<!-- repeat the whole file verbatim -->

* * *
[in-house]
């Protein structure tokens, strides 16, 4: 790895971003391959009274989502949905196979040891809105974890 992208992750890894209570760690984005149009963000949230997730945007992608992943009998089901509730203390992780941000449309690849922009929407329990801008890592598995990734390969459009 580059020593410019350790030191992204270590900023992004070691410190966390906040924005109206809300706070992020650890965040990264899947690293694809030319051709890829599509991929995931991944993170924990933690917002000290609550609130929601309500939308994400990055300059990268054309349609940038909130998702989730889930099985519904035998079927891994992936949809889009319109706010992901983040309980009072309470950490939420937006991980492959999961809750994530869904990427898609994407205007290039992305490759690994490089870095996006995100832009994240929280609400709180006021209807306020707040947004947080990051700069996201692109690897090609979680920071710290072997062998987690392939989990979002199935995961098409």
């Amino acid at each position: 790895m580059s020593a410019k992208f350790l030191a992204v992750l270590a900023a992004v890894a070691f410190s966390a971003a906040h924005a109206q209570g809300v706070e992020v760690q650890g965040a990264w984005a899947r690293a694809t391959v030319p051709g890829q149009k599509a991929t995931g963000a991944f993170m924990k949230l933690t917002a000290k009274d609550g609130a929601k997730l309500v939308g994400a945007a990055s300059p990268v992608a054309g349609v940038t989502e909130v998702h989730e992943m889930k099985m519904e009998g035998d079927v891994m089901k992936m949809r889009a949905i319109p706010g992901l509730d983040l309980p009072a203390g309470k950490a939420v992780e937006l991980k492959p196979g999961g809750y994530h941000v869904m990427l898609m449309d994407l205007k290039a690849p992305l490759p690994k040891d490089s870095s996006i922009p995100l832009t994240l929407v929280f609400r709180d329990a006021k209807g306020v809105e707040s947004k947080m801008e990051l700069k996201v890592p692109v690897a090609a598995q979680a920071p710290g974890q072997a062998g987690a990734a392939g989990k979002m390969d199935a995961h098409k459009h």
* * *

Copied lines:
[in-house]
């Protein structure tokens, strides 16, 4: 790895971003391959009274989502949905196979040891809105974890 992208992750890894209570760690984005149009963000949230997730945007992608992943009998089901509730203390992780941000449309690849922009929407329990801008890592598995990734390969459009 580059020593410019350790030191992204270590900023992004070691410190966390906040924005109206809300706070992020650890965040990264899947690293694809030319051709890829599509991929995931991944993170924990933690917002000290609550609130929601309500939308994400990055300059990268054309349609940038909130998702989730889930099985519904035998079927891994992936949809889009319109706010992901983040309980009072309470950490939420937006991980492959999961809750994530869904990427898609994407205007290039992305490759690994490089870095996006995100832009994240929280609400709180006021209807306020707040947004947080990051700069996201692109690897090609979680920071710290072997062998987690392939989990979002199935995961098409």
């Amino acid at each position: 790895m580059s020593a410019k992208f350790l030191a992204v992750l270590a900023a992004v890894a070691f410190s966390a971003a906040h924005a109206q209570g809300v706070e992020v760690q650890g965040a990264w984005a899947r690293a694809t391959v030319p051709g890829q149009k599509a991929t995931g963000a991944f993170m924990k949230l933690t917002a000290k009274d609550g609130a929601k997730l309500v939308g994400a945007a990055s300059p990268v992608a054309g349609v940038t989502e909130v998702h989730e992943m889930k099985m519904e009998g035998d079927v891994m089901k992936m949809r889009a949905i319109p706010g992901l509730d983040l309980p009072a203390g309470k950490a939420v992780e937006l991980k492959p196979g999961g809750y994530h941000v869904m990427l898609m449309d994407l205007k290039a690849p992305l490759p690994k040891d490089s870095s996006i922009p995100l832009t994240l929407v929280f609400r709180d329990a006021k209807g306020v809105e707040s947004k947080m801008e990051l700069k996201v890592p692109v690897a090609a598995q979680a920071p710290g974890q072997a062998g987690a990734a392939g989990k979002m390969d199935a995961h098409k459009h």